If you look up the word ‘Zulu’ in the dictionary, it can refer to a variety of things: it can be a reference to the Zulu people (amaZulu); to the language spoken by the Zulus (isiZulu); or, completely arbitrarily, it can refer to the letter ‘Z’, as used in the international phonetic alphabet (i.e. Whiskey, X-ray, Yankee, Zulu)!
More romantically people often talk about how the name describes the heavens or the sky, with the amaZulu being ‘the people of heaven’ and KwaZulu, ‘the place of heaven’. Supposedly this stems from the fact that the origin, or etymology, of the word ‘zulu’ can be traced back to ’emaZulwini’, which translates to ‘the heavens’. But according to certain oral histories, the name comes from the founding ancestor of the Zulu royal line, which came about in around 1670.* Before the reign of King Shaka, the term ‘Zulu’ referred only to the specific clan that recognised Zulu as its founding ancestor. But after the Mfecane wars, which saw Shaka’s assimilation of land and people, the term came to refer to those subsumed under the Zulu Kingdom. There is much debate around the extent of the Mfecane and the Zulu kingdom. See more HERE.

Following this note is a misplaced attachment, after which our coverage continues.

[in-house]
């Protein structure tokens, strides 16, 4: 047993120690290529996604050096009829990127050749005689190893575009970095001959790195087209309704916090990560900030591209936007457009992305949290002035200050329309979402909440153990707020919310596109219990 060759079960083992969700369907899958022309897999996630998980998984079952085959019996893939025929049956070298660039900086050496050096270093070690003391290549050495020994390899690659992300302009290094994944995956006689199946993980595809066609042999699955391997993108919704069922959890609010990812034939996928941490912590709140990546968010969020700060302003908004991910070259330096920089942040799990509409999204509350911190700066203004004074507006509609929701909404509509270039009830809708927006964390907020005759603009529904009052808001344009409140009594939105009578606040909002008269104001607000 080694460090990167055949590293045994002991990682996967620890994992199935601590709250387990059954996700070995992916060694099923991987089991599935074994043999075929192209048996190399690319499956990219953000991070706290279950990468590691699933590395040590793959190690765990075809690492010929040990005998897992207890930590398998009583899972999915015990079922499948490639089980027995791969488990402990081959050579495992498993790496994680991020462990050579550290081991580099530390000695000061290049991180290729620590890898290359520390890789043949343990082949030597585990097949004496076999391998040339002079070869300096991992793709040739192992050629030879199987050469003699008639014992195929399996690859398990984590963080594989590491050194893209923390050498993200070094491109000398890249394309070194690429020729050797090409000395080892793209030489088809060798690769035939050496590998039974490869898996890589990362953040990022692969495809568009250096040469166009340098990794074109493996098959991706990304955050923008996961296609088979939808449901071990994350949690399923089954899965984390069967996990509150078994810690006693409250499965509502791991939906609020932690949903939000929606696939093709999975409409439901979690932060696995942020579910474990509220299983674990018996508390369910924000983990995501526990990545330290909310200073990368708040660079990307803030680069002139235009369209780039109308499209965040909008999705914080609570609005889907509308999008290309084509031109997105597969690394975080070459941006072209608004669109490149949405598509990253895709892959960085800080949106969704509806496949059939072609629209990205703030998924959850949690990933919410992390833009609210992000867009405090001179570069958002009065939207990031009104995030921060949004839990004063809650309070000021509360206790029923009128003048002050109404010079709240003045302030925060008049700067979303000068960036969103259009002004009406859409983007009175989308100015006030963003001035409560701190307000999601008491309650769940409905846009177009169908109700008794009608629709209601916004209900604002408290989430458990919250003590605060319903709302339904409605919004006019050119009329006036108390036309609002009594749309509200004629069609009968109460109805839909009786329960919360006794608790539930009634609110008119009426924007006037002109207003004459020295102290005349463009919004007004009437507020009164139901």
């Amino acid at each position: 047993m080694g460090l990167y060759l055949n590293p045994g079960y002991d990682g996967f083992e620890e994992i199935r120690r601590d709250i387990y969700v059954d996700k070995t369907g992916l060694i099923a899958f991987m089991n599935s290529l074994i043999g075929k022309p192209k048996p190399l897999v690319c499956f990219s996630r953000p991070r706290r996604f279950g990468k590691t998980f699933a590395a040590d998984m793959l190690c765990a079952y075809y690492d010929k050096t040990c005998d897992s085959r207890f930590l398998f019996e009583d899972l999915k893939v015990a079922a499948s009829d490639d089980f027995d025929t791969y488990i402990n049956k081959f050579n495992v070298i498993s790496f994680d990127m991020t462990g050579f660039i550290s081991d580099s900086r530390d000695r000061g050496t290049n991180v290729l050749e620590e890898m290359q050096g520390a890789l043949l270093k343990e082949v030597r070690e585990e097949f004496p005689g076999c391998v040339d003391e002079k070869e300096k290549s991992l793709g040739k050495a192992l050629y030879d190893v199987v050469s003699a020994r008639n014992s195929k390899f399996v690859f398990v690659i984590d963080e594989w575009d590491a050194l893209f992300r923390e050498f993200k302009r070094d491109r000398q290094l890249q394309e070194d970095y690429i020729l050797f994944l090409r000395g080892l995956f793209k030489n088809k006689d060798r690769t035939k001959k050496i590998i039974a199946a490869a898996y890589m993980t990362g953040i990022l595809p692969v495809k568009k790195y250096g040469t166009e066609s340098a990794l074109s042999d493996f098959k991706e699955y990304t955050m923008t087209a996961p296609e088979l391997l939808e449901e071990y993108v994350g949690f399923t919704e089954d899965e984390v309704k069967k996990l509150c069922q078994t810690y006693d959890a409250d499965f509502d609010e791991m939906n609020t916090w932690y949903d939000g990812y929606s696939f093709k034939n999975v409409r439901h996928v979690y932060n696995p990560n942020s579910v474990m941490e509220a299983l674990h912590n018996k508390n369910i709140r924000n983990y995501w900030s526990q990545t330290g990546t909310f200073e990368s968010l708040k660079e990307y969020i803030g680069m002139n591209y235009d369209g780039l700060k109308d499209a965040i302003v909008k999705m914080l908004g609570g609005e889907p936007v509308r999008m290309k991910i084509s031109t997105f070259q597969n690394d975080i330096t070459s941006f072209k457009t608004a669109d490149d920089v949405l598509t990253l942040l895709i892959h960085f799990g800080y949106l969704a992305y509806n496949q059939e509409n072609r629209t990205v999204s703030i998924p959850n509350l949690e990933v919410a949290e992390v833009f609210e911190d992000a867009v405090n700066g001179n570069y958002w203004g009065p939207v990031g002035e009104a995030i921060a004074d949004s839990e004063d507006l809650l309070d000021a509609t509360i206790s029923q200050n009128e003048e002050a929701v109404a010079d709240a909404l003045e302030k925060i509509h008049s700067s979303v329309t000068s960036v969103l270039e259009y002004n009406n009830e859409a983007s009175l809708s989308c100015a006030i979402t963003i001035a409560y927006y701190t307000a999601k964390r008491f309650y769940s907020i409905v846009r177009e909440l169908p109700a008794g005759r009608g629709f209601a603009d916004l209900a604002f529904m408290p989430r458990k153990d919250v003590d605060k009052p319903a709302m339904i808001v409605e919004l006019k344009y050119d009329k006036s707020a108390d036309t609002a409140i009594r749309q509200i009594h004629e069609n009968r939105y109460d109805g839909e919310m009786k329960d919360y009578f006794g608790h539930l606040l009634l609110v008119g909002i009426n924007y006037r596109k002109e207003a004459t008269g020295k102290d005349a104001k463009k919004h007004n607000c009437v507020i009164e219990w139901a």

History and politics have effects on the present. Today the isiZulu is the most spoken language in South Africa. According to the 2011 census nearly 12 million people in South Africa speak the language.
* As per www.sahistory.org.za